"Dark Lego, show me the forbidden connection techniques":
a leaked PDF of a Lego internal corporate document describing "illegal" connections that must not be used in official kit-building instructions
Much has been written on the analogy between lego connections and programming language syntax; that would make this illegal connection PDF the equivalent of, like, undocumented compiler features or something.
@nindokag I thought the equivalent would be more like negative programming patterns: “but it works!”
“yes, for now, but for the happiness of children please don’t do it”
"...there is the potential for elements (and children) being stressed."
Does this also apply to programming?
This ever-evolving corporate language. :)
@nindokag A lot of these design restrictions seem to make sense from an engineering and Q&A perspective. They want to avoid unnecessary compression, tension, angles that prevent a proper fit, and ultimately part failure.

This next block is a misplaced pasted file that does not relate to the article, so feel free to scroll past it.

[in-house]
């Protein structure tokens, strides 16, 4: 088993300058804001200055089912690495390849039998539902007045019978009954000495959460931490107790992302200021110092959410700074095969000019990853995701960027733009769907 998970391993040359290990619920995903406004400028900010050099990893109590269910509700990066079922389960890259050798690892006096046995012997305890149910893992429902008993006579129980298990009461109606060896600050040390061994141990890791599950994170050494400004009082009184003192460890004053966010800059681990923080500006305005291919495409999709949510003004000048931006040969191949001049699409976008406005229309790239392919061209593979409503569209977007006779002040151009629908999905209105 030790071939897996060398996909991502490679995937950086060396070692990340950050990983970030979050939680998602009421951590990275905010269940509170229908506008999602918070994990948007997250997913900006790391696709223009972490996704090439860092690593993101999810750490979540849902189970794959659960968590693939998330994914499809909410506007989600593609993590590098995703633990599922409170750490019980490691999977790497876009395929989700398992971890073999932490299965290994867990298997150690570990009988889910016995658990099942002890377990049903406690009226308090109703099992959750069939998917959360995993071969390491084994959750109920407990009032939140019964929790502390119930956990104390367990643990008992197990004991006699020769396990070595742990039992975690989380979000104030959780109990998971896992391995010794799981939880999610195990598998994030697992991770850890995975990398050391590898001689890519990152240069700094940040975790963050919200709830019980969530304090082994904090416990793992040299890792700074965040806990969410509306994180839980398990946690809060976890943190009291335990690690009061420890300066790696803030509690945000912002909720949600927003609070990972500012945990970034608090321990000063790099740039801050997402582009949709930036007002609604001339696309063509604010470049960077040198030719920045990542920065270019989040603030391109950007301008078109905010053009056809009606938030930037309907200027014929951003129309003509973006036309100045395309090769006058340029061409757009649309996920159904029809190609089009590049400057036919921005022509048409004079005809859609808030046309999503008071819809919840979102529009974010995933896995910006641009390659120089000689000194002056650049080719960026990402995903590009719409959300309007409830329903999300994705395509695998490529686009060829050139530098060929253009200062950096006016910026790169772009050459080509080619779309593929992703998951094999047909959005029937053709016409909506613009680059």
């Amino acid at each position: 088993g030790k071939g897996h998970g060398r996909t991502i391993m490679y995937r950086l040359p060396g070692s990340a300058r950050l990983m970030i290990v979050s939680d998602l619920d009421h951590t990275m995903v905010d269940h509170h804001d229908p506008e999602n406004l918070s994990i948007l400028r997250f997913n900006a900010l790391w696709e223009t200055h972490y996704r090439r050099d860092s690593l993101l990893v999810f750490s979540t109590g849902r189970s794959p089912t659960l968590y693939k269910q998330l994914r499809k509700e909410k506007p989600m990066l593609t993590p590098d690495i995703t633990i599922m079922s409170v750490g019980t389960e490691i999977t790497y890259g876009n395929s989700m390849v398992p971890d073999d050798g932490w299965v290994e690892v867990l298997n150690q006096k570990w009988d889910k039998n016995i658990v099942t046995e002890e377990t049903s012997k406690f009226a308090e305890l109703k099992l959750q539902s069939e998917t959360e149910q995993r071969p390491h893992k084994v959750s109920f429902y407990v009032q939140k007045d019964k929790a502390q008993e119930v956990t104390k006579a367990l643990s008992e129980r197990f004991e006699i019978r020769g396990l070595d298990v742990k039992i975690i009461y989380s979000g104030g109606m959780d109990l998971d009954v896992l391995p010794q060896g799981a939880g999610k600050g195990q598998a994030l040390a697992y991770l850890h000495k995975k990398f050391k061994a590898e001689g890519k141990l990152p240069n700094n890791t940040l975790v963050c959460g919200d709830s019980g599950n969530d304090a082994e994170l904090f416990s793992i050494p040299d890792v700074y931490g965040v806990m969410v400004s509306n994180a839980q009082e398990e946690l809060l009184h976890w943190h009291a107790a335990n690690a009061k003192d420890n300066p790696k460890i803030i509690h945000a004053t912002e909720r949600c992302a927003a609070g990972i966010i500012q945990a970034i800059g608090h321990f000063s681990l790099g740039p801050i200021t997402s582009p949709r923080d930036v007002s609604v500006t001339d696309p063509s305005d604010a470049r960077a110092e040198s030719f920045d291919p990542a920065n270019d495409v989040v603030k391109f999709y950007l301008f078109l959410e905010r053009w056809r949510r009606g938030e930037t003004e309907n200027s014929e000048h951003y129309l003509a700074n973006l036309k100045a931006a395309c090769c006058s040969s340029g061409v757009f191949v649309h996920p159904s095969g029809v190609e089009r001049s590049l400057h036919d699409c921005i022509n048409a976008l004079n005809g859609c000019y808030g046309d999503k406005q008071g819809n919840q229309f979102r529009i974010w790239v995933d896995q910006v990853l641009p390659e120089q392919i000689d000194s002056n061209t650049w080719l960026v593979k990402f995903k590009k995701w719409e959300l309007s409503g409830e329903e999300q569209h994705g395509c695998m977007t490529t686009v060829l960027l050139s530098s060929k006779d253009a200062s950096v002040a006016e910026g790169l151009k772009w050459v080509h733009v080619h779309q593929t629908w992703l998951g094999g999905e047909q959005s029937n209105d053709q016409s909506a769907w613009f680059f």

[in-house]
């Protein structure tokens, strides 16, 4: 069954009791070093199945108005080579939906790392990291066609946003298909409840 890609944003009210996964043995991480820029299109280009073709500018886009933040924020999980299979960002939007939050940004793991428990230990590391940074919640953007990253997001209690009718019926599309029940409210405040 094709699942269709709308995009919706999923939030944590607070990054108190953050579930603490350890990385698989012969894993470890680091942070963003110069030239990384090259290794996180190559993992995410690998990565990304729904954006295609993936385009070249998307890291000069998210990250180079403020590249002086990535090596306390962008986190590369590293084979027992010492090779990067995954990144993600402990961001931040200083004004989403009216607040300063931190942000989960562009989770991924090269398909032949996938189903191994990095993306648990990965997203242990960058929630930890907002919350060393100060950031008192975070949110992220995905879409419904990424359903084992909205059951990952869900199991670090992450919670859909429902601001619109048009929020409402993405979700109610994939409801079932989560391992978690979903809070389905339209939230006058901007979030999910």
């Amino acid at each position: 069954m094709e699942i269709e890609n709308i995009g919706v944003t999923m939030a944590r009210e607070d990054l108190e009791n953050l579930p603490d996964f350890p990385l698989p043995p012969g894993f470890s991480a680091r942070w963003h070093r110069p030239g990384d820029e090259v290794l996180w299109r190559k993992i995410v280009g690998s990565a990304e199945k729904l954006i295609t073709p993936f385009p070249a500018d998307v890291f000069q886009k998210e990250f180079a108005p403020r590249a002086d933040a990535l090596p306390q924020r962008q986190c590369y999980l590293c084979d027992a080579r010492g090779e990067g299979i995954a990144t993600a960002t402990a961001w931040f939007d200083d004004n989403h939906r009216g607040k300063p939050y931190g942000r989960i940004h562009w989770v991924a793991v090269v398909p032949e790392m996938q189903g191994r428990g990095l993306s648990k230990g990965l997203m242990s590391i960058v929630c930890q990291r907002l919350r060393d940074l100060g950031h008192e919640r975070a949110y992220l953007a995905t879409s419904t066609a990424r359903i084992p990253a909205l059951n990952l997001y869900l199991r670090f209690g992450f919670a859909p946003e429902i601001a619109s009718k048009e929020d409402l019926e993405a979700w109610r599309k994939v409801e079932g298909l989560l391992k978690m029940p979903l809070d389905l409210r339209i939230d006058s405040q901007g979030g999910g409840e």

Nothing worse to a child than a lego piece that is broken.
@nindokag I have definitely done several of these things. Several others I now need to do ASAP.
(apologies for a slightly snarky answer, but): the fact that most lego sets *come with building instructions* seems to indicate the answer is "yes"
you're probably above-average in ability to intuit connections.
I know I used the "wedge a plate edge-ways between the rows of bumps" technique frequently as a kid, and didn't know it was stressing the plastic.
For me Lego bricks are just buildig bricks that i bought in neutral packages for prototyping purposes. So i have to say i dont know which instructions are sold with the kits for building specific models and how much fantasy and creativity the people who buy specific kits do have outside of them
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